What’s the buzz? Mon County Beekeepers Association keeps practice alive – The Dominion Post

By Gabriella Brown for The Dominion Post

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MORGANTOWN — Honeybees play one of the most important roles in agricultural success, and the same can be said for the dedicated beekeepers in Monongalia County responsible for raising them.

On the first Tuesday of each month, the Monongalia County Beekeepers Association meets to prepare for upcoming events, and typically invites speakers from around the state to educate participants.

The club has 148 members, and is always looking for new people to join. Although the club is mainly made up of experienced beekeepers, classes for beginners are offered throughout the year.

Debbie Martin, secretary of the association, said the next class will be offered in the fall. Each class consists of three Saturday meetings from 10 a.m. to 2 p.m., and participants learn the basic strategies required for being a successful beekeeper.

For experienced beekeepers, the club provides opportunities to attend events and earn certifications.

Every year, the club travels to conferences to present projects, learn about what other clubs are working on and test their skills through beekeeper certification exams. Three levels of certification are offered, starting with apprentice level, then certified level and then master level.

The Monongalia County beekeepers are no strangers to passing these exams with flying colors. In the club’s first year, seven members passed the apprentice level. Martin and Debby Mayne, another member of the club, plan to finish their certified level during the conference in Fairmont in August.

During the fall conference, speakers from across the country come to talk about anything bee-related, from products made from honey and wax to pest management.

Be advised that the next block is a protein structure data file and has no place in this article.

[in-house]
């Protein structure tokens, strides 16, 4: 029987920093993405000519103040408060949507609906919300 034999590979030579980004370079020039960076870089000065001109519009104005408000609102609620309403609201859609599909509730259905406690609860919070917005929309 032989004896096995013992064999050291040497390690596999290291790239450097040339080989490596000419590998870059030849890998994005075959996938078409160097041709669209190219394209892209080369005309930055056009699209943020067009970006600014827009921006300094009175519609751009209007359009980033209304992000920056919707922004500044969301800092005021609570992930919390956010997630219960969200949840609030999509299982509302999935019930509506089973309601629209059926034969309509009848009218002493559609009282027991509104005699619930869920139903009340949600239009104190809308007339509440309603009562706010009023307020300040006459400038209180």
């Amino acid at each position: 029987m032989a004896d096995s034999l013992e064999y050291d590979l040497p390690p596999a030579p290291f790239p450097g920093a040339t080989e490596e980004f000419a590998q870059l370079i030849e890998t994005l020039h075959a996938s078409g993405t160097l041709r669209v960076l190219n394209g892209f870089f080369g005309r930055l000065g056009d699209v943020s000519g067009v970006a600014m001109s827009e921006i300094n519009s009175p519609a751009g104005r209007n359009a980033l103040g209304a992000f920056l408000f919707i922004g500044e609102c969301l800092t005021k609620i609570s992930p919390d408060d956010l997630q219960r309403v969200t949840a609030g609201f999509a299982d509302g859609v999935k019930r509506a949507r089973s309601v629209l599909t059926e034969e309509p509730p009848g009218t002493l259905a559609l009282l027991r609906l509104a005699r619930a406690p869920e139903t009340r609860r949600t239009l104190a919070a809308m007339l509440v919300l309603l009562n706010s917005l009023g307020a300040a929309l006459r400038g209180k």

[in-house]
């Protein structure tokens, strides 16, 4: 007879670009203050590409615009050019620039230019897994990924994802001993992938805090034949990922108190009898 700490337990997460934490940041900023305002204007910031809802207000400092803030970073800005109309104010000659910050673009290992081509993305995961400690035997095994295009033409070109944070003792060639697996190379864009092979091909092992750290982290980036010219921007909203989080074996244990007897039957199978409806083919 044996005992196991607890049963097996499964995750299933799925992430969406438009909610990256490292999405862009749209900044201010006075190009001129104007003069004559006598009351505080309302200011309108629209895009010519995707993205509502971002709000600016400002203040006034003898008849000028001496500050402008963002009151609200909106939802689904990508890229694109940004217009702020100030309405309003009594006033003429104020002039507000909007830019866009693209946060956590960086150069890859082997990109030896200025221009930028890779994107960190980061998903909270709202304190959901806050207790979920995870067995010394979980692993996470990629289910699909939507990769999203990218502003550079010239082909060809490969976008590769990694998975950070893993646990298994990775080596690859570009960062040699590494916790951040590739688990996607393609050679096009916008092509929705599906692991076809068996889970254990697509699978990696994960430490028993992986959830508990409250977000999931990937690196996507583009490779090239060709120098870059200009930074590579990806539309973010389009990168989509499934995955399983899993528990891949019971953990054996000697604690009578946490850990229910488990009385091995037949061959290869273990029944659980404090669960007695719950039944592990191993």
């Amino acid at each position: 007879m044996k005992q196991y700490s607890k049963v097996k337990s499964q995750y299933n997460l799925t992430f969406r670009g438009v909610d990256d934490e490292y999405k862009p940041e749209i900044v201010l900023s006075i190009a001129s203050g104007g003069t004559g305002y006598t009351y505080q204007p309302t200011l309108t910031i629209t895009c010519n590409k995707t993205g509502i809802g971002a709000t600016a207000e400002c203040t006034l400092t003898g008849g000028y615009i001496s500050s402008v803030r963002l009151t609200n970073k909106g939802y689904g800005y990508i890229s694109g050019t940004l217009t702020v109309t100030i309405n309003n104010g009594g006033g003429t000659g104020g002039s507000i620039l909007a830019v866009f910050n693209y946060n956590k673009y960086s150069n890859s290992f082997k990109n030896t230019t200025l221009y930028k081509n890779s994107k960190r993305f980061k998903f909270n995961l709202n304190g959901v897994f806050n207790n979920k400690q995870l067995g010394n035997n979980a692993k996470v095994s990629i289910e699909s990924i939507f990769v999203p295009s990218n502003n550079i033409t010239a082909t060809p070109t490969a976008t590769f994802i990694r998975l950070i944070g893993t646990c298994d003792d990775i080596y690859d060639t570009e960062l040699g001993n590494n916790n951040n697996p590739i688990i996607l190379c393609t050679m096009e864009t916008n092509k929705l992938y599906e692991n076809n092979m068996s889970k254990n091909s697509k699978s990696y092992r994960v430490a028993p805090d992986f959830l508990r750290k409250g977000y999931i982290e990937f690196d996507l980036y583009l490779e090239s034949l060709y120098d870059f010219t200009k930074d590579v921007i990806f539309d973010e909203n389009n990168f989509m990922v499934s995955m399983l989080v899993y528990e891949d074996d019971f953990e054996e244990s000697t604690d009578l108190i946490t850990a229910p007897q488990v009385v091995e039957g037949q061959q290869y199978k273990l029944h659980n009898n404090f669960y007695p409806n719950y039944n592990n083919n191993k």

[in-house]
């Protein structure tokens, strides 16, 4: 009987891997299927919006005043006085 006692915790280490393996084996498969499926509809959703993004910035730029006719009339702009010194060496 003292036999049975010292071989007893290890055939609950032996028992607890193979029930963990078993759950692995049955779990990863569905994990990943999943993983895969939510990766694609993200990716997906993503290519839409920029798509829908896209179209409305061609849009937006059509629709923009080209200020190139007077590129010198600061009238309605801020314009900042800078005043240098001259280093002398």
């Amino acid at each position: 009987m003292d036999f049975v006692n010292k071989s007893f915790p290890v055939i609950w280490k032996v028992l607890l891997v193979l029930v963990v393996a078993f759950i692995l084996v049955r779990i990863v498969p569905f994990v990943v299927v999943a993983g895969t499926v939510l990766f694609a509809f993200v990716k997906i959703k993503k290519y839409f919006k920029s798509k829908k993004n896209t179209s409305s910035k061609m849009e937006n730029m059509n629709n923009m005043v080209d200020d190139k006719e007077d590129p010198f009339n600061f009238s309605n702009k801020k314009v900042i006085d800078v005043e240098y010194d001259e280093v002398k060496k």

When not traveling to events, the club is a great way to gain a support system from other members.

“It is really hard to keep bees since there are so many things that can go wrong,” said Keith Straka, vice president of the association. “That can be discouraging for people if they don’t have support of the club or mentors that can help them through situations.”

Although attending events and learning how to be an efficient beekeeper is an important aspect of the club, Martin said their main goal is to educate the public.

“We want to educate as many people as possible, and that is why we have classes,” Martin said.

People interested in learning more about beekeeping are welcome to visit the local apiary, located on Stewart Street. It’s typically open on Tuesdays. Another apiary is in development, and will be used for educating beginners through hands-on interaction with the bees.

“Having two apiaries gives us a chance to educate more people,” Martin said. “It gives people a chance to see how it is done and see if they can handle it or not.”

Educating the public allows the club to spread its mission to both members and non-members alike. Without being a member, Martin said there are plenty of opportunities for people to help support the mission of the club.

To help protect honeybees, Martin said she recommends avoiding the use of weed killers, and buying flowers that do not contain neonicotinoids, an insecticide harmful to bees.

By being mindful of bees, Martin said people can ensure they carry on into following generations. With the dire need for bees to live on due to their crucial environmental impact comes the equally important task of making sure beekeeping stays alive.

“We are trying to get younger people involved and interested in beekeeping and so we can pass the reins to them later in their beekeeping journey,” Martin said. “When people realize how important honey bees’ pollination is for the survival of the human race, then they will have to step up and care for the bees because the older beekeepers won’t be able to take care of them anymore.”

Martin and Straka work to make getting the younger generation involved a priority of the club through weekly meetings with the East Fairmont High School honeybee club.

“Keith Straka and myself have been meeting with the club every week and trying to get new beekeepers interested in beekeeping,” Martin said. “It’s the home of the Busy Bee Band and

Honeybees, so it only seemed fitting that they have a bee club.”

Along with learning about the important impact honeybees have on the environment and role beekeepers play, Martin said the most rewarding part of the club is the people she has gotten to interact with.

“All the people are great,” Martin said. “I have met people from all over the state, and I have met people that I would never have had access to meet before.”

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